The symptoms of autism are many, but consider as one example, the problem of not being able to recognize how severely depressed his uncle was in his last days. Was Roget unable to relate to him – a prime “tell” for autism sufferers – and did that lack of empathy play a large role in his uncle’s doing away with himself? Was he constitutionally unable to read the signs of a soul in distress, even one who had been so very close to him?

This constant list-making, this never-ending attempt to impose order on a world that confused him, this outward manifestation of his restless intellect, was this perhaps another “tell”? Impossible to diagnose from so far way in time from Roget’s world, but other incidents in his life confirm his continual problems with social interaction.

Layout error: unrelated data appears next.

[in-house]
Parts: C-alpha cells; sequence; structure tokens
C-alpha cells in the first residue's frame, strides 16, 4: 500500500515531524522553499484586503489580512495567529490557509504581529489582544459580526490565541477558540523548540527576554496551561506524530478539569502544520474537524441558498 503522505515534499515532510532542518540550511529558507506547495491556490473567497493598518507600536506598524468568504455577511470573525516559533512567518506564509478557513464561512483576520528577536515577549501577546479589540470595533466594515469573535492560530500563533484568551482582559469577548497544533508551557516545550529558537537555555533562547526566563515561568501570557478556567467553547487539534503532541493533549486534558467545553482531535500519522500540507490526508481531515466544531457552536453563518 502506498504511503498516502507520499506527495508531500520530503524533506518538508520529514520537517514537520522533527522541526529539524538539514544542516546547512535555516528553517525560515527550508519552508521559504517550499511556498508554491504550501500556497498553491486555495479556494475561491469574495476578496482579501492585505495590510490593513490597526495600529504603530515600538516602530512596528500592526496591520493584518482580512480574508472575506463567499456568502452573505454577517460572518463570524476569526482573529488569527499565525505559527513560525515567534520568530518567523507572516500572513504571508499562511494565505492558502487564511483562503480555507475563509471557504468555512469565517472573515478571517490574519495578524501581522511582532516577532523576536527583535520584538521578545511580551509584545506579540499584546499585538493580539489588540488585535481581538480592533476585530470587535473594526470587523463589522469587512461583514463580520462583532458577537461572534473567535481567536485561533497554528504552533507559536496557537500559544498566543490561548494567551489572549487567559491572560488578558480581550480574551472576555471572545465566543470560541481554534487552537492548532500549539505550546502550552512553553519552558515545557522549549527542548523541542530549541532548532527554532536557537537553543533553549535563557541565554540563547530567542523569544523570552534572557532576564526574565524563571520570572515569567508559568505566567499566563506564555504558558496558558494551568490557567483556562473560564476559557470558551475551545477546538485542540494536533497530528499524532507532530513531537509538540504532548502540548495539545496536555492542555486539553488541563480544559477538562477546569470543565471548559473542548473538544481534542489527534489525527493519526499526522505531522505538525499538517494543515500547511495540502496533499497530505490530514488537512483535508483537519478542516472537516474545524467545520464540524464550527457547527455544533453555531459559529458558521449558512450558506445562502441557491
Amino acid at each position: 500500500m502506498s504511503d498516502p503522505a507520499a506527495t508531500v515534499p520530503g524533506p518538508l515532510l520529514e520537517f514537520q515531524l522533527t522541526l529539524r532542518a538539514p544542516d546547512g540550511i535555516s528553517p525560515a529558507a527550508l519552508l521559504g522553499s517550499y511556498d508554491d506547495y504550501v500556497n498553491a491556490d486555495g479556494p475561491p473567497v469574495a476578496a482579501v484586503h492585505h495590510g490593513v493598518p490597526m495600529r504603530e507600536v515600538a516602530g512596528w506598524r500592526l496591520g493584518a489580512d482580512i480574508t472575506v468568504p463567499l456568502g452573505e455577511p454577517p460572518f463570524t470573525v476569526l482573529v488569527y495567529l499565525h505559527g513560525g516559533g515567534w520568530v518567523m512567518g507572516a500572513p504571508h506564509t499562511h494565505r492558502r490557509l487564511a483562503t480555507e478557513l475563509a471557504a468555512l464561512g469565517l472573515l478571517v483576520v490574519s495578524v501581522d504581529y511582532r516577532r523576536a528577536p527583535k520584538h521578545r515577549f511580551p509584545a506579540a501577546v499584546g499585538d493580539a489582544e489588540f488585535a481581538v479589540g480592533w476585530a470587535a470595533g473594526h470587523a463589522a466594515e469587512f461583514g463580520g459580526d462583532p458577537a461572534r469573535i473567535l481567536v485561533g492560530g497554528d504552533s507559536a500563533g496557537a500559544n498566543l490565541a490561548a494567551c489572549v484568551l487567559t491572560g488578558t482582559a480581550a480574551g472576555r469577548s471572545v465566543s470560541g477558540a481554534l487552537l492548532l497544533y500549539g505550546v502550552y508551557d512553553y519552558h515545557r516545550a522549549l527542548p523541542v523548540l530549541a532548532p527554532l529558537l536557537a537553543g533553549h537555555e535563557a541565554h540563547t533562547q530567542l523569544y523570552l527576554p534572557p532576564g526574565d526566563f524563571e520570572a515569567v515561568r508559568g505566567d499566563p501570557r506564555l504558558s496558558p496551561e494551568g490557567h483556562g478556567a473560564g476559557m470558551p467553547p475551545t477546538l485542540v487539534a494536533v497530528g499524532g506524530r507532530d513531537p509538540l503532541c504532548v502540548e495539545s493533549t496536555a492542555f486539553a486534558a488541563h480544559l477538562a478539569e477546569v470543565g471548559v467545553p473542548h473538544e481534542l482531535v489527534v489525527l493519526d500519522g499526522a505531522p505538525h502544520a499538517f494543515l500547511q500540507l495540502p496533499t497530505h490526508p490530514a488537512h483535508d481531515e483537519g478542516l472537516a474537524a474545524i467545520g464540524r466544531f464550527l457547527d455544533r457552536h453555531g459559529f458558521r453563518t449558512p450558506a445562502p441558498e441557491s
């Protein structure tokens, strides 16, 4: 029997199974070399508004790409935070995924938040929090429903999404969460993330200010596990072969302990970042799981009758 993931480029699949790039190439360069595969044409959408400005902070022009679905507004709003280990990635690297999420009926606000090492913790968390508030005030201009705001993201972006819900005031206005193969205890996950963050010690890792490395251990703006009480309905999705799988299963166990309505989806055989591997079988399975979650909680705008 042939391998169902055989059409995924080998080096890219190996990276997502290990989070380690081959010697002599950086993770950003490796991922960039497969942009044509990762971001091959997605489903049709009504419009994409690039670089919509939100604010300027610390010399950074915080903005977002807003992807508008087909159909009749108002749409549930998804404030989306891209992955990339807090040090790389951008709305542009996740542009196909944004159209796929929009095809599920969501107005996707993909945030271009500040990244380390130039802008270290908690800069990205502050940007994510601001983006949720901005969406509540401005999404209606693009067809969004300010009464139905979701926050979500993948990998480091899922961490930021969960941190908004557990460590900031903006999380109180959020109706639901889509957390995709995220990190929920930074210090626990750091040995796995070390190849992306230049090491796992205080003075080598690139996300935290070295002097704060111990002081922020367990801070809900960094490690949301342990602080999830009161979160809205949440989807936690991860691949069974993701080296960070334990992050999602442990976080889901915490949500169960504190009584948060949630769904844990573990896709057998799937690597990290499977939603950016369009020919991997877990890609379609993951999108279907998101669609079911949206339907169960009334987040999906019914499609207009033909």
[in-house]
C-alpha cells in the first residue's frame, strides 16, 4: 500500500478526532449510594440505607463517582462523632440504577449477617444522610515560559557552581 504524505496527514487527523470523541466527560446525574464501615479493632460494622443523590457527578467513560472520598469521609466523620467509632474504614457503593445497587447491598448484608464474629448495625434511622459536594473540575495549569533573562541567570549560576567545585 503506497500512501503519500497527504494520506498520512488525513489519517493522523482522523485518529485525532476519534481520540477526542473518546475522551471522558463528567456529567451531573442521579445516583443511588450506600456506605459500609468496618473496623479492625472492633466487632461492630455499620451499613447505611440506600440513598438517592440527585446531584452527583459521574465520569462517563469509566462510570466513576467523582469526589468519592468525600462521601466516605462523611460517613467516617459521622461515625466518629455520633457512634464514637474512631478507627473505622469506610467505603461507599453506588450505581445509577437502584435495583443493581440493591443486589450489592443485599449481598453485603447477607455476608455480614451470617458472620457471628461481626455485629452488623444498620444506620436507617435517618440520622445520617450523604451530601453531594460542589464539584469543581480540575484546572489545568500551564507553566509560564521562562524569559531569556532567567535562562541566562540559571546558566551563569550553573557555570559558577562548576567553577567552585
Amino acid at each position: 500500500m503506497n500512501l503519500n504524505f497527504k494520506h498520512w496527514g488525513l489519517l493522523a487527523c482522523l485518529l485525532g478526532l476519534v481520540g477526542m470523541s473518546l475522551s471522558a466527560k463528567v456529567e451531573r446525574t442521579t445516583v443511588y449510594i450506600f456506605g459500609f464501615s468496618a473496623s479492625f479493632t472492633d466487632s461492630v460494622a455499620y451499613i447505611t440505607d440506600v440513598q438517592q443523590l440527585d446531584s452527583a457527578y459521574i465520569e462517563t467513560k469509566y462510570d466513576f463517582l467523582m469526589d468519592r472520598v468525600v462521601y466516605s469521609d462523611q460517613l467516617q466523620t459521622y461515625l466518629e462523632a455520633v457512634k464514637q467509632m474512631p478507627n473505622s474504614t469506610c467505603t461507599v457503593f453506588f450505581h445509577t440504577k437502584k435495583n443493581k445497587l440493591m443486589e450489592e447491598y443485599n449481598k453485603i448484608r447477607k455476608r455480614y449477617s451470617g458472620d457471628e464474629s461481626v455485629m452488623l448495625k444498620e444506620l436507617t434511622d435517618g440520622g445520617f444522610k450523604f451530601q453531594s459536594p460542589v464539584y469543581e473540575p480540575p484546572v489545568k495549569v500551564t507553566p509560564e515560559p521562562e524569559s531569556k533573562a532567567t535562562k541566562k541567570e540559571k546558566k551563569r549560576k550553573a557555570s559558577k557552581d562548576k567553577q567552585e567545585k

Kendall does not deal with the possibility of autism; it is my own notion, for whatever it is worth, but he does make a forceful case for OCD, obsessive compulsive disorder. He discusses Freud’s 1913 paper on the condition, noting the psychiatrist’s finding that “obsessions, which tend to first appear between the ages of six and eight, serve the function of helping people ward off intense and painful emotions such as anxiety and hate… [and that] obsessionality…is remarkably consistent over the life span.”

The author goes on to state: “That was certainly the case for Roget; some eighty years after he started his notebook, he was harnessing the same obsessive energy to churn out new editions of his Thesaurus.”